Desmond Tutu, the former Anglican archbishop of Cape Town, has won the 2013 Templeton Prize for his lifelong work in advancing spiritual principles such as love and forgiveness which have helped to liberate people around the world.
Valued at £1.1 million (about $1.7 million or €1.3 million), the Templeton Prize has been the world’s largest annual monetary award given to an individual for the past 40 years.
Tutu joins a distinguished group of 42 former recipients. Last year’s Templeton Prize Laureate was the Dalai Lama, the Tibetan Buddhist spiritual leader.[ Also Read: How World Leaders Use Twitter for Good Governance ]
The Prize celebrates each year a living person who has made an exceptional contribution to affirming life’s spiritual dimension, whether through insight, discovery, or practical works. Desmond Tutu will receive the Templeton Prize at a ceremony in London on Tuesday 21st May.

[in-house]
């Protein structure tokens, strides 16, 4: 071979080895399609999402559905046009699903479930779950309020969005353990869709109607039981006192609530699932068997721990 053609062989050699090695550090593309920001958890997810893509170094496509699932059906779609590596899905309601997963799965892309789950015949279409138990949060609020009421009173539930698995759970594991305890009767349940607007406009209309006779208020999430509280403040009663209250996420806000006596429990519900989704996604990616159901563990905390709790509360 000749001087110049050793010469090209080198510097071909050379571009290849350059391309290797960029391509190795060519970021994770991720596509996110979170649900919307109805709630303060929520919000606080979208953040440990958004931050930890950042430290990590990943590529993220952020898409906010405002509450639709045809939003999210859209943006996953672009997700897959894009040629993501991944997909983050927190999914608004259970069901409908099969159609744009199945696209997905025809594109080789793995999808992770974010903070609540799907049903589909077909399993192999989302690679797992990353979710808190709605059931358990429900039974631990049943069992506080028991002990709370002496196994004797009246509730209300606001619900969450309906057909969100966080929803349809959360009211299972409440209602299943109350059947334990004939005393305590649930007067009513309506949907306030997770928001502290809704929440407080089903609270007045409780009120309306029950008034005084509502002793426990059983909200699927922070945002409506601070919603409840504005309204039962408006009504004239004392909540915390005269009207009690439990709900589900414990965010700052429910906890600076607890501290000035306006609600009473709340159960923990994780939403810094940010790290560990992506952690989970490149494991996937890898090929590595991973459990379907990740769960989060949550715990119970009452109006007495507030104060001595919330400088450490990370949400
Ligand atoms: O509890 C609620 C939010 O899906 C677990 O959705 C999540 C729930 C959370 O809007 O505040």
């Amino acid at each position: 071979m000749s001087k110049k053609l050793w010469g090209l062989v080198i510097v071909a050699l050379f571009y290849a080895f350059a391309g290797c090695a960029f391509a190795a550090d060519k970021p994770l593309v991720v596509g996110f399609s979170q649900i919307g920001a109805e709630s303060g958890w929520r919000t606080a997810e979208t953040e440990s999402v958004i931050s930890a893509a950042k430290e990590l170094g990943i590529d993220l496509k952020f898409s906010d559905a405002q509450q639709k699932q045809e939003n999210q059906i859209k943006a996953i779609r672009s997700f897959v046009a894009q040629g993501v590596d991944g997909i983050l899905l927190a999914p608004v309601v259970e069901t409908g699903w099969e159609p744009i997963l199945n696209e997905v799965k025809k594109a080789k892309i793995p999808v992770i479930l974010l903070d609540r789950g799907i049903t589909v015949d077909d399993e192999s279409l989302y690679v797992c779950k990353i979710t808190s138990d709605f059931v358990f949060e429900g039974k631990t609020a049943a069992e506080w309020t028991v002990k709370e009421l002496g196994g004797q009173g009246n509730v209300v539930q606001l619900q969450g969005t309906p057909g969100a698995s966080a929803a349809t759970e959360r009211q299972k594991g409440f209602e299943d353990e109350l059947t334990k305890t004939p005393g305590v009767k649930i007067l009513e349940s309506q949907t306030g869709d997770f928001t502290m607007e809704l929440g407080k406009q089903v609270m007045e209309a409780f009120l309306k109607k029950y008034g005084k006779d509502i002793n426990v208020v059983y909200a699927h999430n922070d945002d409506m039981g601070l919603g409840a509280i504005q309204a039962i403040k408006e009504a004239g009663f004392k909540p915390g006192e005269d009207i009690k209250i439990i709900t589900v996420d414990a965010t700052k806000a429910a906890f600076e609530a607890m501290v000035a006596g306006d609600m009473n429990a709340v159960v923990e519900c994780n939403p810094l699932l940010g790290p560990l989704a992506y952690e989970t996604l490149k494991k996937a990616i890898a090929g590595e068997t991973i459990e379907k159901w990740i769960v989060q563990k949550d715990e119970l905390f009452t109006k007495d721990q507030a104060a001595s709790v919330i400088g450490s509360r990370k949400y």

Tutu said in response to receiving the Prize in a video at http://www.templetonprize.org, “When you are in a crowd and you stand out from the crowd it’s usually because you are being carried on the shoulders of others. I want to acknowledge all the wonderful people who accepted me as their leader at home and so to accept this prize in a representative capacity.”[ Also Read: Nobel Peace Prize for Chinese Human Rights Activist ]
Established in 1972 by the late global investor and philanthropist Sir John Templeton, the Templeton Prize is a cornerstone of the John Templeton Foundation’s international efforts to serve as a philanthropic catalyst for discoveries relating to the Big Questions of human purpose and ultimate reality.
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